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Montreal Canadiens defenceman P.K. Subban takes part in his first full practice with the team since signing a two year contract as head coach Michel Therrien looks on Friday, February 1, 2013 in Brossard, Que. (Ryan Remiorz/THE CANADIAN PRESS)
Montreal Canadiens defenceman P.K. Subban takes part in his first full practice with the team since signing a two year contract as head coach Michel Therrien looks on Friday, February 1, 2013 in Brossard, Que. (Ryan Remiorz/THE CANADIAN PRESS)

Subban, Therrien deny rift after star’s turnover cost game in Colorado Add to ...

Coach Michel Therrien said Friday there was nothing unusual in calling out star defenceman P.K. Subban for a turnover that cost the Montreal Canadiens a game.

And he was able to smile about the firestorm of controversy that ignited around his struggling team when he appeared to accuse Subban of selfishness for losing the puck trying to make “an individual play” in a 3-2 loss on Wednesday in Colorado.

“This is our market,” Therrien said. “We didn’t like the play but it could have been any player who made that play at that time of the game, in that situation, and we would have mentioned it.

“But because it was P.K., it’s 100 times bigger.”

There were about three minutes left in the game when Subban made a risky move to try to get around Mikhail Grigorenko but slipped and lost the puck, leading to a rush the other way that Jarome Iginla converted into the winning goal.

That Subban was benched when Montreal tried to get the equalizer in the final minute and that Therrien pinned the blame for the loss on him was interpreted as a rift between the coach and his US$9-million-per-year rearguard.

There were even suggestions on social media that Subban was being shopped for a trade.

“I have a very good relationship with P.K.,” said Therrien. “He’s adorable.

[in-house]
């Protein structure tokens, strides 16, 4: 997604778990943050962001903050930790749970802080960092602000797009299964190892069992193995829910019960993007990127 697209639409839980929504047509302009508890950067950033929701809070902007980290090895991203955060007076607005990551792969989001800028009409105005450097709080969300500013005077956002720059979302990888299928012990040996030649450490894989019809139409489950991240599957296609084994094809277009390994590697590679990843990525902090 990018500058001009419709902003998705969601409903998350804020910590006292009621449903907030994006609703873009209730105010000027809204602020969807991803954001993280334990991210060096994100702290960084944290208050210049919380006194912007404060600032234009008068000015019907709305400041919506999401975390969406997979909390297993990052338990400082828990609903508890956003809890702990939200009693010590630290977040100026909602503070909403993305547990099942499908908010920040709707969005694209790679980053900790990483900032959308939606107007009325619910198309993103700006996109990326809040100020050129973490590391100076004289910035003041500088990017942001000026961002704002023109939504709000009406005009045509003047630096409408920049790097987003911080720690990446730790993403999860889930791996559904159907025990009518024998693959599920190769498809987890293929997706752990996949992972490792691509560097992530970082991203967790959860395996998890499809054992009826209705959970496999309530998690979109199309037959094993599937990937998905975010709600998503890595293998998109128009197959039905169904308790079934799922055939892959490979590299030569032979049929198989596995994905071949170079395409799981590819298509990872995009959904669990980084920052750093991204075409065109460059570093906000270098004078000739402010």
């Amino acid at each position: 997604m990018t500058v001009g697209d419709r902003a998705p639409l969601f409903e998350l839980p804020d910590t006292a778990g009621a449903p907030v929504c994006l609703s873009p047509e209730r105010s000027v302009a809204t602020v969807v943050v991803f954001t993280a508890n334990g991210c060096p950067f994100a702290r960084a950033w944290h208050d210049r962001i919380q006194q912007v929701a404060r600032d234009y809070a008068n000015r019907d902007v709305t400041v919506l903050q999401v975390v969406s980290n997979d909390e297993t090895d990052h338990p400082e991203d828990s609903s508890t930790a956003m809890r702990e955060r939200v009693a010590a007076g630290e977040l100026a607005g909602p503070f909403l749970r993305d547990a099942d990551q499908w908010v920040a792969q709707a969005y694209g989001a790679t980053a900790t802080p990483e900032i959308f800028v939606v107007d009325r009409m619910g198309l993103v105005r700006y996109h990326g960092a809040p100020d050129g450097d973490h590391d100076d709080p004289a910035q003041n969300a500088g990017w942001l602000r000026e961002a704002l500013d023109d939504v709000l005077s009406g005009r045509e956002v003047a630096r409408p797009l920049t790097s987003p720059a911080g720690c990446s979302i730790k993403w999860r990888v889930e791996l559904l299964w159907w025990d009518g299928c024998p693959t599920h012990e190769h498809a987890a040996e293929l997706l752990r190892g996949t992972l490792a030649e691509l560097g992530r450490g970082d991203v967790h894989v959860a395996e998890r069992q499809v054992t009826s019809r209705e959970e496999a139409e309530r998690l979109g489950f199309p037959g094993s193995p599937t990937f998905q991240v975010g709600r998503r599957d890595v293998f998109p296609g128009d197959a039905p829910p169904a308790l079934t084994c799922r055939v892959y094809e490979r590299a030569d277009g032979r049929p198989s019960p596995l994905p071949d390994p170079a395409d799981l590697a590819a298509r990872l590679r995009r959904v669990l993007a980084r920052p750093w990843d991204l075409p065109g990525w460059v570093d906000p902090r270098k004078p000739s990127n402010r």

“We believe in him. He brings a lot of emotion to the team.”

The flashy defenceman was also all smiles when he met the media for the first time since the turnover, insisting he is committed to helping the Canadiens get out of the funk that has seen them plunge from first place overall to six points out of playoff position since Dec. 3.

But while Therrien called the play a learning moment, Subban saw it more as bad luck than poor judgement.

“Instinct is a big part of my game,” he said. “Sometimes things go your way and sometimes not, and that’s fine.

“I’m able to take my lumps when things happen. I’m not afraid of failure, that’s how you become successful.”

And he denied being a selfish player.

“The best players in this game play the game on that edge, where they try to make those plays, and that’s why they get paid a lot of money,” he said. “I don’t think it comes down to being selfish.

“Everybody has a role to play. Last game, my job was to make a better play than that. I didn’t anticipate losing an edge, but those things happen.”

The Canadiens went into a downward spiral after star goalie Carey Price injured a knee in late November. In many games, they’ve played well only to find ways to give up leads and fall further down the standings.

Captain Max Pacioretty said that while Subban turned over the puck, it was not an odd-man rush the other way and that others, himself included, blotched the coverage.

“Obviously P.K. would like to take that play back, but at the same time, it’s a three-on-three and we didn’t get the switch we wanted,” said Pacioretty. “Stuff like this happens every game, but it’s magnified now with the ways things are going.”

He also took issue with the notion that the team is wracked with dissension.

“I support P.K. 100 per cent,” he said. “Everyone in this room supports all the players and the coaches.

“To try to say there’s a rift because of this is unfair and untrue. P.K. is one of the best defencemen in the league and he has been for years. Mike (Therrien) has shown that he’s an unbelievable coach with the success he’s had. There are no hard feelings between anyone.”

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